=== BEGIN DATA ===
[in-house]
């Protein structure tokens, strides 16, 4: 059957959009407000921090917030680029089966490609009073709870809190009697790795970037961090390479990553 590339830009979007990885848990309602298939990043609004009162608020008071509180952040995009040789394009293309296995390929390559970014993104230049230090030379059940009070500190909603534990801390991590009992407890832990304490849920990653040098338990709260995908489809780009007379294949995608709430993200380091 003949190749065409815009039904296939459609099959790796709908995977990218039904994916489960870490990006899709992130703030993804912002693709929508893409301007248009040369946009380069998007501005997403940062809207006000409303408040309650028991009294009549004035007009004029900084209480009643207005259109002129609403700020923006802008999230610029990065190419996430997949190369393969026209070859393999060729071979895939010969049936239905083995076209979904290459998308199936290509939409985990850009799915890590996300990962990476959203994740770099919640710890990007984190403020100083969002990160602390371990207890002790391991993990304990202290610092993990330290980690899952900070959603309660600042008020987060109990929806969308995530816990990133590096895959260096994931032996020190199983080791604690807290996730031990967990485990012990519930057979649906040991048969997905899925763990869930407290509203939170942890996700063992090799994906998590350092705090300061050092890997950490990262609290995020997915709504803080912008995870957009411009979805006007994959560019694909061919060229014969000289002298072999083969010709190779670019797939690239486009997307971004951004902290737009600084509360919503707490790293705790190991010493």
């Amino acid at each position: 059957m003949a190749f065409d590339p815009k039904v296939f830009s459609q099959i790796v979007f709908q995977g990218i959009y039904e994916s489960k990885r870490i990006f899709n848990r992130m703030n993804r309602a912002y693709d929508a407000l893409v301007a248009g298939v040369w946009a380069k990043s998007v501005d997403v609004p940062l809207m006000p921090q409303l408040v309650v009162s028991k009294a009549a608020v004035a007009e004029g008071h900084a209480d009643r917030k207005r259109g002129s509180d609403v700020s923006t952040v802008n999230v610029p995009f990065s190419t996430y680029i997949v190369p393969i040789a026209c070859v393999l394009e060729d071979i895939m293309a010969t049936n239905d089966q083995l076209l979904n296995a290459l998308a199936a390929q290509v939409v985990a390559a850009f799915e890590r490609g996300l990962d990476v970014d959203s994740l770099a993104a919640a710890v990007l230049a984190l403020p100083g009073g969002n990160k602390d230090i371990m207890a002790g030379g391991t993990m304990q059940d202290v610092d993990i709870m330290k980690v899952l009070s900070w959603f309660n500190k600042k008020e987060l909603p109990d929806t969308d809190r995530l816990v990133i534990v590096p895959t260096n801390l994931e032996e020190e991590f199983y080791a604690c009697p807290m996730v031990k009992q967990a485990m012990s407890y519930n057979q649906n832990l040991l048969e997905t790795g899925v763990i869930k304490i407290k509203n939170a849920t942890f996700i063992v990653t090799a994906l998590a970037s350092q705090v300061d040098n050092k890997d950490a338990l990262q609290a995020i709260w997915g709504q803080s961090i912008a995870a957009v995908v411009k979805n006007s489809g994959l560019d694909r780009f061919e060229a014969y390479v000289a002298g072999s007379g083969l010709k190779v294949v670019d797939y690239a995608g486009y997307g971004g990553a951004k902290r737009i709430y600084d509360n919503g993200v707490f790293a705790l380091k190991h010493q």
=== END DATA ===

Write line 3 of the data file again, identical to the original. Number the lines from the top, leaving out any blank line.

């Amino acid at each position: 059957m003949a190749f065409d590339p815009k039904v296939f830009s459609q099959i790796v979007f709908q995977g990218i959009y039904e994916s489960k990885r870490i990006f899709n848990r992130m703030n993804r309602a912002y693709d929508a407000l893409v301007a248009g298939v040369w946009a380069k990043s998007v501005d997403v609004p940062l809207m006000p921090q409303l408040v309650v009162s028991k009294a009549a608020v004035a007009e004029g008071h900084a209480d009643r917030k207005r259109g002129s509180d609403v700020s923006t952040v802008n999230v610029p995009f990065s190419t996430y680029i997949v190369p393969i040789a026209c070859v393999l394009e060729d071979i895939m293309a010969t049936n239905d089966q083995l076209l979904n296995a290459l998308a199936a390929q290509v939409v985990a390559a850009f799915e890590r490609g996300l990962d990476v970014d959203s994740l770099a993104a919640a710890v990007l230049a984190l403020p100083g009073g969002n990160k602390d230090i371990m207890a002790g030379g391991t993990m304990q059940d202290v610092d993990i709870m330290k980690v899952l009070s900070w959603f309660n500190k600042k008020e987060l909603p109990d929806t969308d809190r995530l816990v990133i534990v590096p895959t260096n801390l994931e032996e020190e991590f199983y080791a604690c009697p807290m996730v031990k009992q967990a485990m012990s407890y519930n057979q649906n832990l040991l048969e997905t790795g899925v763990i869930k304490i407290k509203n939170a849920t942890f996700i063992v990653t090799a994906l998590a970037s350092q705090v300061d040098n050092k890997d950490a338990l990262q609290a995020i709260w997915g709504q803080s961090i912008a995870a957009v995908v411009k979805n006007s489809g994959l560019d694909r780009f061919e060229a014969y390479v000289a002298g072999s007379g083969l010709k190779v294949v670019d797939y690239a995608g486009y997307g971004g990553a951004k902290r737009i709430y600084d509360n919503g993200v707490f790293a705790l380091k190991h010493q």